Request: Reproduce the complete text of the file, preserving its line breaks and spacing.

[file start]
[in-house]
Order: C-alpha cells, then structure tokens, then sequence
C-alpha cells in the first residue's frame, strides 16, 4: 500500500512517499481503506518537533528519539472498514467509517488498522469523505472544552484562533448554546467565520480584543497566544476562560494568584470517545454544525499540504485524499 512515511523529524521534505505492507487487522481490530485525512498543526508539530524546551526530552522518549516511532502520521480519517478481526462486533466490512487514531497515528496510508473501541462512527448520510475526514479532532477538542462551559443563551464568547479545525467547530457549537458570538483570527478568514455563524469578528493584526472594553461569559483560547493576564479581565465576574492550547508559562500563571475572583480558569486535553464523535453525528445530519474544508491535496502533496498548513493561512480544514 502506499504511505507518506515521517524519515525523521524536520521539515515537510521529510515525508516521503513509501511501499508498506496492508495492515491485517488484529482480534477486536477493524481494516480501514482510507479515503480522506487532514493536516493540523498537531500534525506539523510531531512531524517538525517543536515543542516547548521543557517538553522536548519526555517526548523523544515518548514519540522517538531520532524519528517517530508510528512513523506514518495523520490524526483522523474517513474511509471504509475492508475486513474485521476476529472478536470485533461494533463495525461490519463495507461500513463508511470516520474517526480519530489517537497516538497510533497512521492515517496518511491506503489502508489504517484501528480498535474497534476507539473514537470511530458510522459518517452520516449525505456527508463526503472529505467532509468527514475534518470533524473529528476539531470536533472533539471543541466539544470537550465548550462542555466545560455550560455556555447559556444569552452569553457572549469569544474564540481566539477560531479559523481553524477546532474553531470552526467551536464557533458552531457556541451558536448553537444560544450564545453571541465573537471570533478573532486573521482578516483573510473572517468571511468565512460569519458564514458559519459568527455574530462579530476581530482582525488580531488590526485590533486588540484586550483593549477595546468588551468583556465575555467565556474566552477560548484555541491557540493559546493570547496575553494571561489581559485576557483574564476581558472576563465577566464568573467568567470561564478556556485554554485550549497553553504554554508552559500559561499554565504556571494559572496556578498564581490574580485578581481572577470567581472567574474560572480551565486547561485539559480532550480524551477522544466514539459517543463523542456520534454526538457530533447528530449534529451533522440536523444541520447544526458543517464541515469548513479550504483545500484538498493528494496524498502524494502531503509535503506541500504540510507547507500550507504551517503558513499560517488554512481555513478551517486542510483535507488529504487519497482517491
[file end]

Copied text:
[in-house]
Order: C-alpha cells, then structure tokens, then sequence
C-alpha cells in the first residue's frame, strides 16, 4: 500500500512517499481503506518537533528519539472498514467509517488498522469523505472544552484562533448554546467565520480584543497566544476562560494568584470517545454544525499540504485524499 512515511523529524521534505505492507487487522481490530485525512498543526508539530524546551526530552522518549516511532502520521480519517478481526462486533466490512487514531497515528496510508473501541462512527448520510475526514479532532477538542462551559443563551464568547479545525467547530457549537458570538483570527478568514455563524469578528493584526472594553461569559483560547493576564479581565465576574492550547508559562500563571475572583480558569486535553464523535453525528445530519474544508491535496502533496498548513493561512480544514 502506499504511505507518506515521517524519515525523521524536520521539515515537510521529510515525508516521503513509501511501499508498506496492508495492515491485517488484529482480534477486536477493524481494516480501514482510507479515503480522506487532514493536516493540523498537531500534525506539523510531531512531524517538525517543536515543542516547548521543557517538553522536548519526555517526548523523544515518548514519540522517538531520532524519528517517530508510528512513523506514518495523520490524526483522523474517513474511509471504509475492508475486513474485521476476529472478536470485533461494533463495525461490519463495507461500513463508511470516520474517526480519530489517537497516538497510533497512521492515517496518511491506503489502508489504517484501528480498535474497534476507539473514537470511530458510522459518517452520516449525505456527508463526503472529505467532509468527514475534518470533524473529528476539531470536533472533539471543541466539544470537550465548550462542555466545560455550560455556555447559556444569552452569553457572549469569544474564540481566539477560531479559523481553524477546532474553531470552526467551536464557533458552531457556541451558536448553537444560544450564545453571541465573537471570533478573532486573521482578516483573510473572517468571511468565512460569519458564514458559519459568527455574530462579530476581530482582525488580531488590526485590533486588540484586550483593549477595546468588551468583556465575555467565556474566552477560548484555541491557540493559546493570547496575553494571561489581559485576557483574564476581558472576563465577566464568573467568567470561564478556556485554554485550549497553553504554554508552559500559561499554565504556571494559572496556578498564581490574580485578581481572577470567581472567574474560572480551565486547561485539559480532550480524551477522544466514539459517543463523542456520534454526538457530533447528530449534529451533522440536523444541520447544526458543517464541515469548513479550504483545500484538498493528494496524498502524494502531503509535503506541500504540510507547507500550507504551517503558513499560517488554512481555513478551517486542510483535507488529504487519497482517491